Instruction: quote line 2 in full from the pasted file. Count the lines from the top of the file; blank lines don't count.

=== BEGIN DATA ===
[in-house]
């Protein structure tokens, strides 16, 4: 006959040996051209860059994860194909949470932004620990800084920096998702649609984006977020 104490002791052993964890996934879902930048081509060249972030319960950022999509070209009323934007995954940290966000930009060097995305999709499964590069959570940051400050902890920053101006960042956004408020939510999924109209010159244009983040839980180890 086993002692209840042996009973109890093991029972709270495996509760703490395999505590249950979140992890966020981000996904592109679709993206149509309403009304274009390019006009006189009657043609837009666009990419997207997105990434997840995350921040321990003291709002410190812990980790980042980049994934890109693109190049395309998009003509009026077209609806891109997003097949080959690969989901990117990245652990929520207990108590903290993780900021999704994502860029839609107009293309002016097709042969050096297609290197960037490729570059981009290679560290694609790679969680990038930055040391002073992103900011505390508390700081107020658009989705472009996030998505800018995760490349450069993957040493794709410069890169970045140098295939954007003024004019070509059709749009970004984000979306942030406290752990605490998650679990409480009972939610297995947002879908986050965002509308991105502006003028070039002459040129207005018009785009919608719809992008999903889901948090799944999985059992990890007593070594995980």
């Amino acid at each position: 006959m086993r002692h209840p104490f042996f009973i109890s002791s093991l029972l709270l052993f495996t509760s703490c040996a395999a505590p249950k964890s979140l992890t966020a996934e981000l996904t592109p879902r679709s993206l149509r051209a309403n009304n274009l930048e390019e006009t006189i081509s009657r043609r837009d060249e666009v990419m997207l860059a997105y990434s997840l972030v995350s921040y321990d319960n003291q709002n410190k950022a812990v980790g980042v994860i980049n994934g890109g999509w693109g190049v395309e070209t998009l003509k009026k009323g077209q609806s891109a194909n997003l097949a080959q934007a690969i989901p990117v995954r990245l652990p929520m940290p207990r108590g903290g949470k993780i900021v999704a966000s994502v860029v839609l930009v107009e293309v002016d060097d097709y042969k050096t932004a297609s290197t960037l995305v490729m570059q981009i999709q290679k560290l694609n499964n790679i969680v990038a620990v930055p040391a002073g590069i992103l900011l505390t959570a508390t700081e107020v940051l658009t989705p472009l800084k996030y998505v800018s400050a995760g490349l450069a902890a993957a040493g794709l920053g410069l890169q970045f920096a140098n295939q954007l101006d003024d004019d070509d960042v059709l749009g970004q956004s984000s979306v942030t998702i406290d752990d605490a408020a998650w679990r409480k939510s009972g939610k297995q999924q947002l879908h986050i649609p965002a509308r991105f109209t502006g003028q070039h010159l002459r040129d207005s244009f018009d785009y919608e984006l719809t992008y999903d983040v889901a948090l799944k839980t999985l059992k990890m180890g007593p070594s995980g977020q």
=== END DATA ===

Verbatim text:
């Protein structure tokens, strides 16, 4: 006959040996051209860059994860194909949470932004620990800084920096998702649609984006977020 104490002791052993964890996934879902930048081509060249972030319960950022999509070209009323934007995954940290966000930009060097995305999709499964590069959570940051400050902890920053101006960042956004408020939510999924109209010159244009983040839980180890 086993002692209840042996009973109890093991029972709270495996509760703490395999505590249950979140992890966020981000996904592109679709993206149509309403009304274009390019006009006189009657043609837009666009990419997207997105990434997840995350921040321990003291709002410190812990980790980042980049994934890109693109190049395309998009003509009026077209609806891109997003097949080959690969989901990117990245652990929520207990108590903290993780900021999704994502860029839609107009293309002016097709042969050096297609290197960037490729570059981009290679560290694609790679969680990038930055040391002073992103900011505390508390700081107020658009989705472009996030998505800018995760490349450069993957040493794709410069890169970045140098295939954007003024004019070509059709749009970004984000979306942030406290752990605490998650679990409480009972939610297995947002879908986050965002509308991105502006003028070039002459040129207005018009785009919608719809992008999903889901948090799944999985059992990890007593070594995980």